Brimleyism with a human face
Michele Flournoy, the no. 2 power at the Pentagon, lays down the law in the new issue of Proceedings, along with the shadowy but powerful Shawn Brimley. Wanna know where the QDR is going? Read this and learn, little grasshoppers. And listen up: China and India are where it’s at. Pretty near the top they ...
Michele Flournoy, the no. 2 power at the Pentagon, lays down the law in the new issue of Proceedings, along with the shadowy but powerful Shawn Brimley. Wanna know where the QDR is going? Read this and learn, little grasshoppers. And listen up: China and India are where it’s at.
Pretty near the top they quote Alfred T. Mahan, which seasoned Pentagoners know is a sign that the Navy is getting teed up to get hit long. (This is like when Gorby would quote Lenin, or Marc Antony would praise Julius Caesar.)
Yeah, they want the State Department to get its act together-but who doesn’t?:
The task for the United States is to respond to these challenges with a whole-of-government approach that advances our interests while legitimizing our power in the eyes of others.”
They also want to the Pentagon to help allies keep the global commons free:
Helping to build the capacity of our partners and allies and working toward a common agenda on these increasingly complex issues should be a critical pillar of America’s national security and defense strategy.”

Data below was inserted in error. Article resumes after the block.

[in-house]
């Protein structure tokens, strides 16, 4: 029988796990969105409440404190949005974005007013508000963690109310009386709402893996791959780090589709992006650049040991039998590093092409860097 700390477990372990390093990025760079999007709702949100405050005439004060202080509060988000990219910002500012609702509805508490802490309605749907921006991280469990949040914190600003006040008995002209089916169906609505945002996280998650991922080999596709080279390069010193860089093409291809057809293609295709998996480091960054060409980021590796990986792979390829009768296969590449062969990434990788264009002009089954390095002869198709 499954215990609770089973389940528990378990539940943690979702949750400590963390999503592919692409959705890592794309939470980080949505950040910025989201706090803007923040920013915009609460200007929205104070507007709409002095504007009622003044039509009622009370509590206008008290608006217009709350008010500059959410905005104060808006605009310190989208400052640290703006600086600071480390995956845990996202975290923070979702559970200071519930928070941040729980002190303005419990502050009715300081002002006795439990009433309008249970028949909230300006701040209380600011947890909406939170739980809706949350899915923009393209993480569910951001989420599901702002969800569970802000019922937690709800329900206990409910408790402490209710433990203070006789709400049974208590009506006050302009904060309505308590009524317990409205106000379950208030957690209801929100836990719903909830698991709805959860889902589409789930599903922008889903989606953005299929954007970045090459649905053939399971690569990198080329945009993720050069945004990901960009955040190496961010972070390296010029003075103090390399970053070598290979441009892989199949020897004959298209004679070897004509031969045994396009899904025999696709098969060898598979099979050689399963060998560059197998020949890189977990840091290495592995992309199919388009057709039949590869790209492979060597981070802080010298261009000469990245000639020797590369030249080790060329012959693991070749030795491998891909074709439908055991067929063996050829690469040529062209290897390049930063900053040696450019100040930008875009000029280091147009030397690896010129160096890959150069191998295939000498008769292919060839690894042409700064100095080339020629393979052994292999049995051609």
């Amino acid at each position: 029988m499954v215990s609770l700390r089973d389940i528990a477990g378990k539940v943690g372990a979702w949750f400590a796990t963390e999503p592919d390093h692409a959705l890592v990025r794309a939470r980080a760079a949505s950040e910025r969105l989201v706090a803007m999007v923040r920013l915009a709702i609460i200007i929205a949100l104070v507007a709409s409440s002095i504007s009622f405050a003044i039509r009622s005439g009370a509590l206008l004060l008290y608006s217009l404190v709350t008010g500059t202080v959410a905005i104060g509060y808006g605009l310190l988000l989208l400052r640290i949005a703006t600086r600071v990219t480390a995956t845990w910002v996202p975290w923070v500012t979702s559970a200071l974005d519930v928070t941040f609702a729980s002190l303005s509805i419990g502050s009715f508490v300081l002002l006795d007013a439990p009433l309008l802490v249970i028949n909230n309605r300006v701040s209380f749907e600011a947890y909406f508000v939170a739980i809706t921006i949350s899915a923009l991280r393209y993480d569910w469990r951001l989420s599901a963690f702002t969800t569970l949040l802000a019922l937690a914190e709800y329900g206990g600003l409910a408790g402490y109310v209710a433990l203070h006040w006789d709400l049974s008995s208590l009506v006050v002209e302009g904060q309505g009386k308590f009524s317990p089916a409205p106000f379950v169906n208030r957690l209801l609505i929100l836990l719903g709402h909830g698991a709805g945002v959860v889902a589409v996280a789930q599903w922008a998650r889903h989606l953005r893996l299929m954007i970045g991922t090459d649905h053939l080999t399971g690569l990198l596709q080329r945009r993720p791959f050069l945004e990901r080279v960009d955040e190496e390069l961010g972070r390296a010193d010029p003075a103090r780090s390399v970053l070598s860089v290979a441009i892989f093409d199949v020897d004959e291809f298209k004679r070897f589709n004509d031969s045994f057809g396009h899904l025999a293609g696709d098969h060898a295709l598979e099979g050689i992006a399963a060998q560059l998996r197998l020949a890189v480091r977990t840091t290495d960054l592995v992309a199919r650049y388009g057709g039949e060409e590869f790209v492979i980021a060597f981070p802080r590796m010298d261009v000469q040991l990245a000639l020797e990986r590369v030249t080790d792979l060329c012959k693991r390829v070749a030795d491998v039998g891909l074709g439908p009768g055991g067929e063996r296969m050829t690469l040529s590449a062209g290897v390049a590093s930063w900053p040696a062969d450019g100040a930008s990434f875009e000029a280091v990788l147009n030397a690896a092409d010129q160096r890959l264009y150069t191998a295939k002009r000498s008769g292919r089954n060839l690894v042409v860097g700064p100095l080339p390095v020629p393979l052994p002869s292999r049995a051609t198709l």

Okay, sounds good. But this is my question: If the global commons (sea, air, space, cyberspace) really is gonna be contested, why does anyone think conventional aircraft carriers and short-legged fighter aircraft are the answer? I think it is time to commission the UCAV carrier the USS Obama, whose hull and aircraft would both be stealthy. With perhaps a crew of fewer than 500 sailors. (Most controllers of aircraft could fly them from Virginia.)
You listening, Navy? Your professional magazine has run an article by two of the Pentagon’s top civilian thinkers telling you where they think you need to go. You might want to think on this. You too, Air Force.
More from Foreign Policy
Saudi-Iranian Détente Is a Wake-Up Call for America
The peace plan is a big deal—and it’s no accident that China brokered it.
The U.S.-Israel Relationship No Longer Makes Sense
If Israel and its supporters want the country to continue receiving U.S. largesse, they will need to come up with a new narrative.
Putin Is Trapped in the Sunk-Cost Fallacy of War
Moscow is grasping for meaning in a meaningless invasion.
How China’s Saudi-Iran Deal Can Serve U.S. Interests
And why there’s less to Beijing’s diplomatic breakthrough than meets the eye.